Choosing the beans is only half the battle itself. It’s also essential to store them properly just so they don’t lose any of their essential flavors once the brewing is done.
Whether you’re getting your coffee beans from a coffee shop, grocery store, or straight from a roaster, you must know what to look for in a coffee bag. Luckily, we’re here to set the record straight with you. Here is what coffee dorks do to procure the finest coffee beans:
1. Buy Whole Coffee Beans
Freshly ground coffee is always better than pre-ground coffee, not that the latter is bad or anything. But it’s always good to grind beans right before they’re prepped for brewing.
The oils contained within whole beans are what provide your coffee with their beautiful and toasty taste. But if your beans are exposed to air, it will accelerate the oxidation process, causing the beans to lose the oils and ultimately that divine, rich flavor.
2. Check the Roast Date
Coffee beans don’t last forever. Once they leave the roasting process, they start to degas. From that point on, the oils will oxidize and the flavor will diminish over time.
The beans’ freshness is pretty subjective, but we advise you to brew your coffee between 4 days and two weeks since the roasting process or roast date. This is considering the brewing method you choose.
For instance, if you like pour-over coffee, then it’s vital for you to brew the beans within the first week after roasting. It’ll help your coffee get a great bloom.
3. Know a Good Roaster
It’s also essential to know the person who roasts your coffee beans since good roasters have a certain reputation in the coffee community. In fact, the United States hands out a Good Food Award to the best coffee bean roasters.
Knowing your roaster is important as they have their own unique processes of roasting beans. And if the roaster is mentioned on the label, you know you’re getting some high-quality beans.
4. Determine the Origin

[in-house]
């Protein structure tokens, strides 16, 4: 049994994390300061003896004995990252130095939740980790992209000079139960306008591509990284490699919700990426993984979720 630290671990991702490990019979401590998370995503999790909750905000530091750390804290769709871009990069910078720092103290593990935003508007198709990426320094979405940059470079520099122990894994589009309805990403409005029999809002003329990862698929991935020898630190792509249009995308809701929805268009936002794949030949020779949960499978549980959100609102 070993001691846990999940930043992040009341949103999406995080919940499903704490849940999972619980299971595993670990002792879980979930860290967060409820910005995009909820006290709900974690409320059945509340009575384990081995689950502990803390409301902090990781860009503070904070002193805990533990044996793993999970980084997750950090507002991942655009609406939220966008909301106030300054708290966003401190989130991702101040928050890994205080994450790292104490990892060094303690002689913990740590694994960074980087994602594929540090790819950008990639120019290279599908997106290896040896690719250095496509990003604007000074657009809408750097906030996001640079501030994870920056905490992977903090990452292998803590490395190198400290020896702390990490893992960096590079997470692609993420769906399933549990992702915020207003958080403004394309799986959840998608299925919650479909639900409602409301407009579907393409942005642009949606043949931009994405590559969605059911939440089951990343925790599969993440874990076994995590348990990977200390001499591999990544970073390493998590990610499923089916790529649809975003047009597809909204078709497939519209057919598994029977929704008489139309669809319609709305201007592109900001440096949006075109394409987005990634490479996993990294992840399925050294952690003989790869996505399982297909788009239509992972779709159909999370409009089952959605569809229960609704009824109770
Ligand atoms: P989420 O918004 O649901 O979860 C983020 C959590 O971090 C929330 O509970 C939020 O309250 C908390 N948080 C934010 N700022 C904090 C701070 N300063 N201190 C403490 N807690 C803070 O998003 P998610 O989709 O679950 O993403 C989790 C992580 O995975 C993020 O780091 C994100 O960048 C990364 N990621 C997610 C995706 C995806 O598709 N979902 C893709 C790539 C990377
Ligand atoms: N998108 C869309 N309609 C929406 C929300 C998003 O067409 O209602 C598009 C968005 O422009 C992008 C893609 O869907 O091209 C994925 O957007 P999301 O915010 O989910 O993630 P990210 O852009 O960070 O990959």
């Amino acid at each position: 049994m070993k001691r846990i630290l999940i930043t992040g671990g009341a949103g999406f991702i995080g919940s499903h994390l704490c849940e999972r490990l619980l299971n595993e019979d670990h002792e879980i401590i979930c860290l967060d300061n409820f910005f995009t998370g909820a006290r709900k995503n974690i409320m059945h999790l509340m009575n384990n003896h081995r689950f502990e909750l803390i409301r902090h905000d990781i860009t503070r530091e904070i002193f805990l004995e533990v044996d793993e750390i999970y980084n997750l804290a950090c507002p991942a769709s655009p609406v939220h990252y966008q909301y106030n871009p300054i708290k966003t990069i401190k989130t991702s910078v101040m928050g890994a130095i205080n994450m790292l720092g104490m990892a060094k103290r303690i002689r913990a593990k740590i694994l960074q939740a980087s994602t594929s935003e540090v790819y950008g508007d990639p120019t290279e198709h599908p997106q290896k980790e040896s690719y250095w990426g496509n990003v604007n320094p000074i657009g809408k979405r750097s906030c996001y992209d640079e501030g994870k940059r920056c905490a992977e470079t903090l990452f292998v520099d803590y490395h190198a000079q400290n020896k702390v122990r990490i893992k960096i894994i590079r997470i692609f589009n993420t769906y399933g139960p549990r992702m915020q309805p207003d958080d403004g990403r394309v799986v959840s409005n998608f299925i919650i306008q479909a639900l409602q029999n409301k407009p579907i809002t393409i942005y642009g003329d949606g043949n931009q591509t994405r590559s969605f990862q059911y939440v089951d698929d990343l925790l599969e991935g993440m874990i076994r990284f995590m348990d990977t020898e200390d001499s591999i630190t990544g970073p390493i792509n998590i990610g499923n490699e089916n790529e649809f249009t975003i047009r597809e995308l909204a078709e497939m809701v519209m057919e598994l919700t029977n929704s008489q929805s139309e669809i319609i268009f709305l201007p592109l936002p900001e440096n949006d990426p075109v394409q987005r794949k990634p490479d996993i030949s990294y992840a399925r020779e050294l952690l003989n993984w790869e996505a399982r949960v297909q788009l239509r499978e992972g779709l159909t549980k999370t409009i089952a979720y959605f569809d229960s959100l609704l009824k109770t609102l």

The final flavor of a coffee bean is determined by a number of natural factors including rainfall, soil chemistry, altitude, and sunshine. This is why the origin of the beans is yet another crucial aspect.
Coffee trees exist along a line known as the “Bean Belt” which rests between 25° north and 30° south next to the equator. And if your barista or coffee bag can’t tell you where the bean was grown, you may have to go somewhere else.
There are about 50 countries around the world that produce coffee, but it’s best to start off with the more famous ones listed below before you get to know the more exotic varieties:
Sure there are a plethora of processing techniques and climates, but exploring coffee flavors by region could be quite the exhilarating experience.
5. Inspect the Food Labels
You may have seen some of the Fair Trade labels on some coffee and other products. This is a big deal when it comes to quality coffee beans. So familiarize yourself with some of the following Fair Trade labels:
- Fairtrade International
- Fair Trade Certified
- Fair for Life
- The Fair Trade Federation (FTF)
- World Fair Trade Organization (WTFO)
USDA Organic is another crucial label to get to know. The main focus of this label is to ensure that farmers are doing everything in their power to maintain soil health and local biodiversity without using conventional chemicals. But not every organic product is chemical-free, but the number of chemicals in organic farming is less.
So if you prefer sustainable farming methods, USDA organic is your calling.